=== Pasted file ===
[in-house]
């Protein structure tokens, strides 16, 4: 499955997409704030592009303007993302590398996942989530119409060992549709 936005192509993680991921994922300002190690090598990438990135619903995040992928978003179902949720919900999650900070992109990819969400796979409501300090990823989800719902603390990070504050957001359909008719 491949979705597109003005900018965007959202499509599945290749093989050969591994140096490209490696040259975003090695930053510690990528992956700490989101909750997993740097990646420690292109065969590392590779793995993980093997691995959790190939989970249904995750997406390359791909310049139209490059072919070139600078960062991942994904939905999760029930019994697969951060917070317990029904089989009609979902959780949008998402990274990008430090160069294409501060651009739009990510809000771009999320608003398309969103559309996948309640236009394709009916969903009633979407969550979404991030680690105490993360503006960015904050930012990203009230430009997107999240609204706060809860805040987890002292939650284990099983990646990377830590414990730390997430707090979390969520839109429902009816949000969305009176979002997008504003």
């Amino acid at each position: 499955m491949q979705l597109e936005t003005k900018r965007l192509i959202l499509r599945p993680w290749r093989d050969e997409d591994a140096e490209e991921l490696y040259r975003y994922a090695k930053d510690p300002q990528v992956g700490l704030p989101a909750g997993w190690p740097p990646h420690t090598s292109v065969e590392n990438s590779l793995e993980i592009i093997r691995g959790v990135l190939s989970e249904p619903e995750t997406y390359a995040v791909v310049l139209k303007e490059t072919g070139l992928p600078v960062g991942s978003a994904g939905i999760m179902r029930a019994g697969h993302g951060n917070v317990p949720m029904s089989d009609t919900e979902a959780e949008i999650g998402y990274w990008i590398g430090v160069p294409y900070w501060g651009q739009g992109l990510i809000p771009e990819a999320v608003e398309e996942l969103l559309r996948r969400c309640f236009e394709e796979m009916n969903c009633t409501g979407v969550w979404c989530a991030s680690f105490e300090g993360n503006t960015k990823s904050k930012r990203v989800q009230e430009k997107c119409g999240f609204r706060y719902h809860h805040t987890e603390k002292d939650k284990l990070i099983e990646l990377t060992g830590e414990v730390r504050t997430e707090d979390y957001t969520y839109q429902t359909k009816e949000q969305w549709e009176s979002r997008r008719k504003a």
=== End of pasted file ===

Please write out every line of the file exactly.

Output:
[in-house]
């Protein structure tokens, strides 16, 4: 499955997409704030592009303007993302590398996942989530119409060992549709 936005192509993680991921994922300002190690090598990438990135619903995040992928978003179902949720919900999650900070992109990819969400796979409501300090990823989800719902603390990070504050957001359909008719 491949979705597109003005900018965007959202499509599945290749093989050969591994140096490209490696040259975003090695930053510690990528992956700490989101909750997993740097990646420690292109065969590392590779793995993980093997691995959790190939989970249904995750997406390359791909310049139209490059072919070139600078960062991942994904939905999760029930019994697969951060917070317990029904089989009609979902959780949008998402990274990008430090160069294409501060651009739009990510809000771009999320608003398309969103559309996948309640236009394709009916969903009633979407969550979404991030680690105490993360503006960015904050930012990203009230430009997107999240609204706060809860805040987890002292939650284990099983990646990377830590414990730390997430707090979390969520839109429902009816949000969305009176979002997008504003």
């Amino acid at each position: 499955m491949q979705l597109e936005t003005k900018r965007l192509i959202l499509r599945p993680w290749r093989d050969e997409d591994a140096e490209e991921l490696y040259r975003y994922a090695k930053d510690p300002q990528v992956g700490l704030p989101a909750g997993w190690p740097p990646h420690t090598s292109v065969e590392n990438s590779l793995e993980i592009i093997r691995g959790v990135l190939s989970e249904p619903e995750t997406y390359a995040v791909v310049l139209k303007e490059t072919g070139l992928p600078v960062g991942s978003a994904g939905i999760m179902r029930a019994g697969h993302g951060n917070v317990p949720m029904s089989d009609t919900e979902a959780e949008i999650g998402y990274w990008i590398g430090v160069p294409y900070w501060g651009q739009g992109l990510i809000p771009e990819a999320v608003e398309e996942l969103l559309r996948r969400c309640f236009e394709e796979m009916n969903c009633t409501g979407v969550w979404c989530a991030s680690f105490e300090g993360n503006t960015k990823s904050k930012r990203v989800q009230e430009k997107c119409g999240f609204r706060y719902h809860h805040t987890e603390k002292d939650k284990l990070i099983e990646l990377t060992g830590e414990v730390r504050t997430e707090d979390y957001t969520y839109q429902t359909k009816e949000q969305w549709e009176s979002r997008r008719k504003a």